top of page

The Autistic Traveler

Updated: Jul 26, 2023

Most people are unaware that I am autistic. When I was younger, I had great difficulty making friends, using proper speech, and following directions. Gradually, I was able to overcome, or at least adequately cope with many of my challenges. Meeting new people, speaking clearly, and paying attention are no longer major problems. Of course, there are a few issues that continue to give me trouble, like dealing with sudden change. Autistic people’s brains are wired differently. They tend to become sensitive and anxious when faced with problems that pop up out of nowhere. They also feel more comfortable doing things in an orderly fashion.

Despite my challenges, however, I have discovered certain benefits to being autistic. When I feel a strong passion for a particular subject, I work hard to develop and retain an extensive knowledge of it. I used to be fascinated by the legendary Mexican artist Frida Kahlo. Broadway musicals were another area of keen interest. But throughout my life, nothing has energized or motivated me more than travel.

I have always enjoyed visiting new places, learning about different cultures, and researching destinations for future trips. As a small child, I often vacationed in New York and Florida with my family. But my deep love for travel began in 2005 when we visited England and Iceland. It was my first overseas trip, and it went so well it inspired me to see more of the world. Since then, I have been to Ireland, the Netherlands, Spain, Costa Rica…even Japan. I have also made a few return trips to experience different parts of Portugal, Iceland, Canada, and the U.K. As for the USA, I have been to the Pacific Northwest and Washington DC once, and to Chicago twice.

I grew up spending a lot of time watching the Travel Channel. Programs starring Samantha Brown were particular favorites. Every country she visited fascinated me, and her suggestions helped me plan my own future holidays. When I went to the van Gogh Museum, I found myself following her advice. I bought my ticket online in advance to avoid long lines as she had on her Amsterdam episode of Passport to Europe. Much of my success and facility as a traveler I owe to her!

Nevertheless, travel can still be somewhat challenging for me due to my disability. This is especially true when something goes wrong, as it did on that Amsterdam trip five years ago. Soon after my arrival, I lost a valuable 4-day pass granting me free access to the city’s attractions and its public transit system. I felt angry. I had bought it months in advance for $100 and considered it essential for getting around. I feared my holiday was ruined.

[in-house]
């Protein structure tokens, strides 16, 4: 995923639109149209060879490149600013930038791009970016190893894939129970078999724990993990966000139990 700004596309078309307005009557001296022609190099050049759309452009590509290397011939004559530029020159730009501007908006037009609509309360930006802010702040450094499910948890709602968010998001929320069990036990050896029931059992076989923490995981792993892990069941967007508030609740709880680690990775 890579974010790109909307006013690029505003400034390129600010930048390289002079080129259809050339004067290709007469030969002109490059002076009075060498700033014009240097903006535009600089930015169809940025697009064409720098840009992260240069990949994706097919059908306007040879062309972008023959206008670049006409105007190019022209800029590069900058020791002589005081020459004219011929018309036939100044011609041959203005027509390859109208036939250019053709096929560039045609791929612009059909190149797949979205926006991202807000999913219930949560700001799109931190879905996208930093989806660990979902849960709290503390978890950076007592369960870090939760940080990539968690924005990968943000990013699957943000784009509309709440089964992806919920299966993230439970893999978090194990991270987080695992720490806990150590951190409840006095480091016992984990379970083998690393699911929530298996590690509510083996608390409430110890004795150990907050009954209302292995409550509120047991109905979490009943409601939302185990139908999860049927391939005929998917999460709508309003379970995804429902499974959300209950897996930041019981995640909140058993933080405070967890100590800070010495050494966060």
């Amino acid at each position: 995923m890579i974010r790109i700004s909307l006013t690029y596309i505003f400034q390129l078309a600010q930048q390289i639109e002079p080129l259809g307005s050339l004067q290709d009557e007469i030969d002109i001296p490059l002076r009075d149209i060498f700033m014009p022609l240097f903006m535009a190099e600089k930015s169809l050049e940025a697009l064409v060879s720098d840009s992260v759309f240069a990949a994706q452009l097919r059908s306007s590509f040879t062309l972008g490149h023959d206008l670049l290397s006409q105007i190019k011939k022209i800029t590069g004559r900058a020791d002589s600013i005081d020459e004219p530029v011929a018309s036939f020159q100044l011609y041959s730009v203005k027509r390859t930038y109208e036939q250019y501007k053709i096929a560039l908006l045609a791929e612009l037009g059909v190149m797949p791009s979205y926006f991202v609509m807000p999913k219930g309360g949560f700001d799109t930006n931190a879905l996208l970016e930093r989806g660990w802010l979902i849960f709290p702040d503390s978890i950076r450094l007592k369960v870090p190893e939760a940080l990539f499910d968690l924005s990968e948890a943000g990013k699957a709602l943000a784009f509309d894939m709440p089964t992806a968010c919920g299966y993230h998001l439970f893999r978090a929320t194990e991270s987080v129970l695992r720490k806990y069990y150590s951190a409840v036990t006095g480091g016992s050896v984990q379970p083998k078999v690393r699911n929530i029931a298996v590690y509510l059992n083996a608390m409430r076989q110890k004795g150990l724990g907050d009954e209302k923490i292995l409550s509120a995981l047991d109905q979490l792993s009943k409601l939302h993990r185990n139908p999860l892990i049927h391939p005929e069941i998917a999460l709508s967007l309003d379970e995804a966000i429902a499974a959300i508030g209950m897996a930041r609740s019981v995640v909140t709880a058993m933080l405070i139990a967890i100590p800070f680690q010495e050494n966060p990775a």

After an hour, I was able to calm down and come up with a solution. I decided to buy a 2-day pass the next day. I used it many times while exploring the Dutch capital and ended up having a fabulous time. When the pass expired, I simply used my pocket money to pay for public transportation. When I was much younger, I would have been extremely agitated. This time, I did not mind so much and was able to move on. It was an important confidence-building moment for me.

I was challenged again less than a year later in Madrid. I went to one of the restaurants close to the Museo Reina Sofia, but I could not get a table. There was a marathon taking place nearby and all the dining establishments were packed. It was frustrating and overwhelming because I was hungry and did not want to wait for a table. I chose instead to look elsewhere for an uncrowded restaurant. I had planned to see Parque del Oeste, which is in another part of Madrid. I tried to find a quiet eatery near the park, and eventually I did. It was a Turkish kebab house with empty seats, fast service and tasty food. It felt good to be spontaneous and to not get worked up over a small problem. Abrupt changes in plans are common when traveling and can be very difficult for autistic people to negotiate. Therefore, it is best for them to come up with alternative options to their original vacation plans. This can enable autistic travelers to have fun in spite of all. It is not the end of the world if something goes wrong.

Another travel challenge I overcame was traveling with a group. For most of my life, I have had difficulty forming new connections. I was quite wary of going on a full-guided tour. In 2019, I took a chance and toured Spain with a group. At first, I feared I would have trouble socializing. But the tour turned out to be an awesome experience as I became well acquainted with my fellow group members. We got along very well because we all loved traveling and learning about different cultures. Since the “Highlights of Spain” tour was such an accomplishment for me, I went on full-guided tours of Japan, Portugal, and Costa Rica. Taking group trips shows how far I have come with social interaction.

I sometimes feel I cannot live without traveling. For future trips, Italy, France, and Brazil are under consideration. My ultimate goal is to see as much of the world as I can. There will always be setbacks and obstacles. But I am sure I can manage them. Overcoming them on past excursions has taught me a lot about tunnels and light. Life is too short to worry about things that can be easily fixed.


Recent Posts

See All
bottom of page